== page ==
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LA’s Falling ICU Bed Capacity Is Scary News for Everyone, Restaurants Included

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Plus, Inglewood’s old-school Serving Spoon, a restaurant resiliency fund for LBC, and plant-based dim sum

Martin Luther King, Jr., Community Hospital during the coronavirus pandemic. Francine Orr / Los Angeles Times via Getty Images

Intensive care unit bed capacity continues to diminish quickly in Los Angeles County, even as the county continues to reach new daily highs in coronavirus infections. The new one-day case total for Thursday stands at a staggering 12,741, while ICU availability fell to 7.7 percent — nearly 50 percent below the threshold set by California’s statewide Department of Public Health that led to the current stay-at-home order and regional shutdown of things like on-site outdoor dining.

Per the Los Angeles Times, LA County is seeing double the number of “daily coronavirus cases than it saw on Nov. 30, and quadruple its daily coronavirus cases since mid-November. Cumulatively, L.A. County has tallied 488,519 coronavirus cases and 8,151 COVID-19 deaths.”

The health department suggests this surge is due to Thanksgiving gatherings and people meeting with those outside their households. With ICU availability shrinking, those who experience heart attacks, strokes, car accidents, or any non coronavirus-related injuries might have trouble not just in finding a bed in a hospital to occupy, but in actually seeking care as medical professionals find themselves spread increasingly thin.

If ICU availability continues to drop, the county or state could take further actions to keep people in their homes and curb gathering points. They include: Closing more retail sectors, blocking access to beaches and parks, and mandating a limited travel area for individuals, as has been used in other countries. As for restaurants, they continue to be listed as essential services and are available for pickup and delivery only. With ICU bed capacities continuing to fall, it’s not likely the state will reintroduce on-site dining any time soon.

In other news:

  • Inglewood’s old-school breakfast/daytime spot the Serving Spoon received a $50,000 donation from LA Rams offensive tackle Andrew Whitworth and his wife to help stay afloat, according to NBC-4. The 37-year-old restaurant setup a GoFundMe to help with staff and expenses which already exceeded its $75,000 goal without Whitworth’s contribution.
  • The Los Angeles Times asked four longstanding restaurant owners what it means to be a neighborhood restaurant in a pandemic, including the Serving Spoon’s owners Angela and JC Johnson, along with Boyle Heights El Tepeyac Cafe, Tallyrand Restaurant in Burbank, and Mi Piace in Pasadena.
  • Long Beach Mayor Robert Garcia believes the incoming Biden Administration will prioritize a stimulus package in January. On Tuesday, the Long Beach City Council approved a $5 million resiliency fund they plan to gather from federal assistance to help restaurants, breweries, and bars impacted by coronavirus, writes the Long Beach Press Telegram.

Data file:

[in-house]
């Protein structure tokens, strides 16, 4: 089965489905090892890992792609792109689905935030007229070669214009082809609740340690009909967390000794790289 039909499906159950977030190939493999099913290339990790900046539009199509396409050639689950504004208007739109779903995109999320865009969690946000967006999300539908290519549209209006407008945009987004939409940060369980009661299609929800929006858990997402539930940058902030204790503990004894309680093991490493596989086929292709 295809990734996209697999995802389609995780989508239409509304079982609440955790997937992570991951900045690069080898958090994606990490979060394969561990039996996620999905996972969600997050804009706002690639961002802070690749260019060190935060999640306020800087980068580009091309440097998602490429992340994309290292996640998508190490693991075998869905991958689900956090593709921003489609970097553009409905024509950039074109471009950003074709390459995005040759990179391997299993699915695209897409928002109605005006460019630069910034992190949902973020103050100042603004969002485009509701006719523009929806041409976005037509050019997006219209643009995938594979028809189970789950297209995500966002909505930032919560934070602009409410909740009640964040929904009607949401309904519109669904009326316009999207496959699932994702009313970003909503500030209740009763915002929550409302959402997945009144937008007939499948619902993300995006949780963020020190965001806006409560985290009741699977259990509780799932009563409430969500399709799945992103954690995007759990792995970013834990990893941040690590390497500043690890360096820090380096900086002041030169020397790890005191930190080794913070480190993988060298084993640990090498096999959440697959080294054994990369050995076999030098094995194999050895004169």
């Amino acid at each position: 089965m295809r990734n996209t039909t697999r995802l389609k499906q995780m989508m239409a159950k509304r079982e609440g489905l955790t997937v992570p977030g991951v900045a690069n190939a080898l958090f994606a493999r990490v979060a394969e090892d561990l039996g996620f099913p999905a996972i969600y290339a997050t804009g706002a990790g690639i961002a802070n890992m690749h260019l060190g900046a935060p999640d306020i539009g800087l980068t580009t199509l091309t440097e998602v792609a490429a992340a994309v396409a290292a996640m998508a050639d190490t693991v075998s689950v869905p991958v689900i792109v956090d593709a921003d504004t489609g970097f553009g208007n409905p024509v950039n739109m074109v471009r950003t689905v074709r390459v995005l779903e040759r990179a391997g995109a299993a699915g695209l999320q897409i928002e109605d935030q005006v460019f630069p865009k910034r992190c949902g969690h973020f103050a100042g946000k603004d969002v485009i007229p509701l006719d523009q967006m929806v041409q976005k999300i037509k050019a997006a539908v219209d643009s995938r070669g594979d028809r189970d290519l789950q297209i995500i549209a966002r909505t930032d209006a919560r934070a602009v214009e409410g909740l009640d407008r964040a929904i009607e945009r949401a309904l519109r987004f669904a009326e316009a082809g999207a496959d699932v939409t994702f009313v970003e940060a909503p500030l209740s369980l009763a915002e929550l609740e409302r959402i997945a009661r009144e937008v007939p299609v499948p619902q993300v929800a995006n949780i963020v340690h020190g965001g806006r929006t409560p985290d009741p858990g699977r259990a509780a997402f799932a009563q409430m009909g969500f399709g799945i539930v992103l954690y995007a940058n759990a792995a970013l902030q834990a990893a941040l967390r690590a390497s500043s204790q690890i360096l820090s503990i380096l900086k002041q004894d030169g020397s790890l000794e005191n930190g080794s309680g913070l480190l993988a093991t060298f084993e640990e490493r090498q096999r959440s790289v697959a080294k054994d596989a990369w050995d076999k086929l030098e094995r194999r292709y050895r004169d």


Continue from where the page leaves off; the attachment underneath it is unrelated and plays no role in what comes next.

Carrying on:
• The Long Beach Exchange complex added a new tenant this fall. Morning Night offers plant-based dim sum, and will ultimately function as a bar, restaurant, and speakeasy when dining-in restrictions are lifted.
  • In a Los Angeles Times op-ed, UC Berkeley Law School Dean Erwin Chemerinsky questioned the constitutionality of judge James Chalfant’s finding that LA County health “acted arbitrarily” when deciding to close outdoor dining back on November 25.
  • This Saturday, local bakeshop Flouring LA — owned by chef Heather Wong — will host an outdoor holiday dessert pop-up from 1 p.m. to 3 p.m at Hotel Figureoa. The $44 box of sweets includes gingerbread cake bars, brownies with peppermint meringue, cinnamon-sugar donuts, and Belgian sea salt chocolate chip cookies. This pop-up is pickup only. Since first responders are staying at the hotel, customers can also purchase a slice for them too.
  • Four outdoor Manhattan Beach restaurants were ordered to cease outdoor dining by the health department this week. The Beach Reporter reports that Simmzy’s, Tacolicious, Nando Trattoria, and Pancho’s defied the LA County order. These restaurants are on the resistance battle lines, as is the City of Manhattan Beach, who recently repurposed newly closed outdoor dining areas as public seating to double as dining areas.
  • Santa Monica’s Birdie G’s is slinging fried chicken. Chef Jeremy Fox took organic and free range chicken and made it gluten-free, dairy-free, and offering chicken fingers, half-chicken options, plus a $75 whole chicken dinner with sauce, salad, and fries. Use the Rustic Canyon app to order, pickup is between 4:30 p.m. until 8 p.m.
Birdie G’s restaurant’s fried chicken in Santa Monica, California
Birdie G’s fried chicken
Lindsey Huttrer

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